Coach Curt Wilhelm
This is the first article in a series, directed towards the changing seasons – off season through race season. They are meant to provide some general guidelines, thoughts, and tips to help you toe the start line in your best shape.
I like to think of the transition period between the end of the race season and the start of the next training season as the “postseason.” It’s an essential period that allows the athlete to fully recover mentally and physically and to allow time to reflect on the previous season.? Once all the racing over, it’s a good time to let the body and mind heal. By the end of the season, you’ve put your body through enough stress preparing for and traveling to races, while maintaining a balance of career and family, that I recommend taking an entire week or two off the bike completely. Instead, you may want to try some other activities, such as some short hikes, gym workouts, or treadmill or elliptical trainer sessions. It’s important to stay active with short, easy sessions to keep your body moving, and keep your mind clear and ready to come back stronger, fresher, and enthusiastic to train your butt off.
After the postseason break, I use the good weather for a period of two weeks to two months to simply enjoy the time on the bike. It's important to emphasize enjoyment of riding and being outside. You may want to leave the power meter and heart rate monitor at home and don’t worry about getting in your intervals or sprints - only fun riding! You can even ride hard and chase your friends around if you’re feeling up to it. The rides are not about training because you'll have plenty of time to do that later.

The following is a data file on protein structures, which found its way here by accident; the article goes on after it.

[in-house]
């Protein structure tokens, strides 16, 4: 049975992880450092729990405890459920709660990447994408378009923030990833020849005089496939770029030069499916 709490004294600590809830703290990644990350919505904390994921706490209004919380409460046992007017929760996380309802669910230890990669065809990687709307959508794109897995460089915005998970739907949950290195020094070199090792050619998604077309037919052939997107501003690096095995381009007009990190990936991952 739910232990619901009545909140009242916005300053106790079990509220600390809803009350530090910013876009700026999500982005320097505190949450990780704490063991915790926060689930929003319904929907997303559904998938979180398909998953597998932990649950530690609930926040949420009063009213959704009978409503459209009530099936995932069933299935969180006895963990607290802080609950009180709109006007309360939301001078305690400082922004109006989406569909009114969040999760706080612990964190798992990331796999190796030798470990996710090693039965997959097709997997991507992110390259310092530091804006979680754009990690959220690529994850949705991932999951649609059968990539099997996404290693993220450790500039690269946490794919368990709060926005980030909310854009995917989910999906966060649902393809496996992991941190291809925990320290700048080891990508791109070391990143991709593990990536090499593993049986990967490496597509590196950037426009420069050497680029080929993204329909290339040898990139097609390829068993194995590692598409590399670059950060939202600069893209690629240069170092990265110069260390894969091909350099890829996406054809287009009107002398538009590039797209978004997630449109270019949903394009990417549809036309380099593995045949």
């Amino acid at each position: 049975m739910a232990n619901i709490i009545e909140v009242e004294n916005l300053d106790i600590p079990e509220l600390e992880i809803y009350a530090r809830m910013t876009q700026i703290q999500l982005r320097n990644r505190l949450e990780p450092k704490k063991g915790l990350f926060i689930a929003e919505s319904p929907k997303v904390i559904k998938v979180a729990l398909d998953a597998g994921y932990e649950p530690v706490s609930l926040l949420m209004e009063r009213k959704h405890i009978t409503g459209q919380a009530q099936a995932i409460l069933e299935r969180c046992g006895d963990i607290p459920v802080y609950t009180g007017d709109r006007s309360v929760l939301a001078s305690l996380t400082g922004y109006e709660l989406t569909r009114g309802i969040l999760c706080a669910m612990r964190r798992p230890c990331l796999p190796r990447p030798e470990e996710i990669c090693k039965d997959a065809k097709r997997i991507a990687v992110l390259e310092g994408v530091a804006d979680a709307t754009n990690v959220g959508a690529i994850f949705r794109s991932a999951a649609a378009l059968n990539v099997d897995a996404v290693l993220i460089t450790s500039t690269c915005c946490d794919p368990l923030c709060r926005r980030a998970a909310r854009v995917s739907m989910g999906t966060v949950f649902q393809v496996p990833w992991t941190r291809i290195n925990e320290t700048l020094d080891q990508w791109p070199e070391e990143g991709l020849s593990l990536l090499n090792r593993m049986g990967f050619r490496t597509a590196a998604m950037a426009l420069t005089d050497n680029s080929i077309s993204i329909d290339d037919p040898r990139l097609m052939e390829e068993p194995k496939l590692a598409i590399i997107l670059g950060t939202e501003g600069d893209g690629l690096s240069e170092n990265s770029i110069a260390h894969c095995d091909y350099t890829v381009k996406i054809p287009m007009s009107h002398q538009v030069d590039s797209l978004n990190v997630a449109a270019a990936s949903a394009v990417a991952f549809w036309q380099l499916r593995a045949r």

Base training should start about six months before your first “A” race and generally lasts about twelve weeks. For some riders, it works to hang their bike up over the winter. Just keep in mind that if you are one of those that hangs up your bike, that you will likely lose a great deal of fitness and gain unwanted pounds. If you do hang up the bike during the winter months, focus on cross training, including running, cross country skiing, weight training, or other cardio work, such as elliptical machines. It's much easier to start the base period with some fitness and within 5-8 pounds of your race weight than having to work your way back and try to lose 10-15 pounds.? The following are some tips to help you get through the postseason and be ready for the base period: